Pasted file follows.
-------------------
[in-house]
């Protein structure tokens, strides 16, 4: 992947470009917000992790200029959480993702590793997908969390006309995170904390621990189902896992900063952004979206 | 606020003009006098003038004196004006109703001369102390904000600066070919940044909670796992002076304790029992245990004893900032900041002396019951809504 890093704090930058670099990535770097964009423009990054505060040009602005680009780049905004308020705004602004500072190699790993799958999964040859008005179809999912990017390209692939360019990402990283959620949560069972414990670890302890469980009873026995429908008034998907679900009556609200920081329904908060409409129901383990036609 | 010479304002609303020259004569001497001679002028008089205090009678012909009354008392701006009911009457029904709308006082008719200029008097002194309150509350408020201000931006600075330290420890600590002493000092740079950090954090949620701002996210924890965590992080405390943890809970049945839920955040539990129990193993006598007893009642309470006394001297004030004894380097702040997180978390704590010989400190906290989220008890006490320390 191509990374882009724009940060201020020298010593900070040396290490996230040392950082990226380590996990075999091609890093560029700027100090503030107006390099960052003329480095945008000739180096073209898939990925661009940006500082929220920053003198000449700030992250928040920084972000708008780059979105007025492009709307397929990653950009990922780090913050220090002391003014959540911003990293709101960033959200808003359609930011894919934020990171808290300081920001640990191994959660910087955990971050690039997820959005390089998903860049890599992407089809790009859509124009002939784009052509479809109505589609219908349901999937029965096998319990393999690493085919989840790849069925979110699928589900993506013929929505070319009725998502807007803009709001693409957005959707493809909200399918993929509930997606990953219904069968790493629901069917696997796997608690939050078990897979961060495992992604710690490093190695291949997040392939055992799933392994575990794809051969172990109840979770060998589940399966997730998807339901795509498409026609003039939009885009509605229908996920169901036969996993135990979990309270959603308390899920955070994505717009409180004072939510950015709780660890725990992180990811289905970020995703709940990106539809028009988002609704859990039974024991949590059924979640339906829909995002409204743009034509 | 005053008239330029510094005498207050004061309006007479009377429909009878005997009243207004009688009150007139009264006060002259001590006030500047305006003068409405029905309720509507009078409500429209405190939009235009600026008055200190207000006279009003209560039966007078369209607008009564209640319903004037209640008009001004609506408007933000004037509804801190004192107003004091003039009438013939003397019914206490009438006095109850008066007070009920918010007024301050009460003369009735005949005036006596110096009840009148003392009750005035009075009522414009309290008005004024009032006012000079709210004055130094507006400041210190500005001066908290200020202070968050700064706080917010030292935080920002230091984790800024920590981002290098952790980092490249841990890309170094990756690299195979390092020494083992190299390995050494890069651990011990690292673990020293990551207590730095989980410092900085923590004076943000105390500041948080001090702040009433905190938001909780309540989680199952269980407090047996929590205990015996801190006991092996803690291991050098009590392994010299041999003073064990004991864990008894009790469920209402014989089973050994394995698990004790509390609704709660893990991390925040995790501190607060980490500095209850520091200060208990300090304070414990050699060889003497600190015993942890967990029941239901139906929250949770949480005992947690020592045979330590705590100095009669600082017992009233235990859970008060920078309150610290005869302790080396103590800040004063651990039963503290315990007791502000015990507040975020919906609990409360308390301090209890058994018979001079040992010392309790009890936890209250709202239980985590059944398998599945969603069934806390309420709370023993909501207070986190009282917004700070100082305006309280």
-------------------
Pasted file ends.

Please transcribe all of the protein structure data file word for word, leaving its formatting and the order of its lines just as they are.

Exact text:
[in-house]
């Protein structure tokens, strides 16, 4: 992947470009917000992790200029959480993702590793997908969390006309995170904390621990189902896992900063952004979206 | 606020003009006098003038004196004006109703001369102390904000600066070919940044909670796992002076304790029992245990004893900032900041002396019951809504 890093704090930058670099990535770097964009423009990054505060040009602005680009780049905004308020705004602004500072190699790993799958999964040859008005179809999912990017390209692939360019990402990283959620949560069972414990670890302890469980009873026995429908008034998907679900009556609200920081329904908060409409129901383990036609 | 010479304002609303020259004569001497001679002028008089205090009678012909009354008392701006009911009457029904709308006082008719200029008097002194309150509350408020201000931006600075330290420890600590002493000092740079950090954090949620701002996210924890965590992080405390943890809970049945839920955040539990129990193993006598007893009642309470006394001297004030004894380097702040997180978390704590010989400190906290989220008890006490320390 191509990374882009724009940060201020020298010593900070040396290490996230040392950082990226380590996990075999091609890093560029700027100090503030107006390099960052003329480095945008000739180096073209898939990925661009940006500082929220920053003198000449700030992250928040920084972000708008780059979105007025492009709307397929990653950009990922780090913050220090002391003014959540911003990293709101960033959200808003359609930011894919934020990171808290300081920001640990191994959660910087955990971050690039997820959005390089998903860049890599992407089809790009859509124009002939784009052509479809109505589609219908349901999937029965096998319990393999690493085919989840790849069925979110699928589900993506013929929505070319009725998502807007803009709001693409957005959707493809909200399918993929509930997606990953219904069968790493629901069917696997796997608690939050078990897979961060495992992604710690490093190695291949997040392939055992799933392994575990794809051969172990109840979770060998589940399966997730998807339901795509498409026609003039939009885009509605229908996920169901036969996993135990979990309270959603308390899920955070994505717009409180004072939510950015709780660890725990992180990811289905970020995703709940990106539809028009988002609704859990039974024991949590059924979640339906829909995002409204743009034509 | 005053008239330029510094005498207050004061309006007479009377429909009878005997009243207004009688009150007139009264006060002259001590006030500047305006003068409405029905309720509507009078409500429209405190939009235009600026008055200190207000006279009003209560039966007078369209607008009564209640319903004037209640008009001004609506408007933000004037509804801190004192107003004091003039009438013939003397019914206490009438006095109850008066007070009920918010007024301050009460003369009735005949005036006596110096009840009148003392009750005035009075009522414009309290008005004024009032006012000079709210004055130094507006400041210190500005001066908290200020202070968050700064706080917010030292935080920002230091984790800024920590981002290098952790980092490249841990890309170094990756690299195979390092020494083992190299390995050494890069651990011990690292673990020293990551207590730095989980410092900085923590004076943000105390500041948080001090702040009433905190938001909780309540989680199952269980407090047996929590205990015996801190006991092996803690291991050098009590392994010299041999003073064990004991864990008894009790469920209402014989089973050994394995698990004790509390609704709660893990991390925040995790501190607060980490500095209850520091200060208990300090304070414990050699060889003497600190015993942890967990029941239901139906929250949770949480005992947690020592045979330590705590100095009669600082017992009233235990859970008060920078309150610290005869302790080396103590800040004063651990039963503290315990007791502000015990507040975020919906609990409360308390301090209890058994018979001079040992010392309790009890936890209250709202239980985590059944398998599945969603069934806390309420709370023993909501207070986190009282917004700070100082305006309280």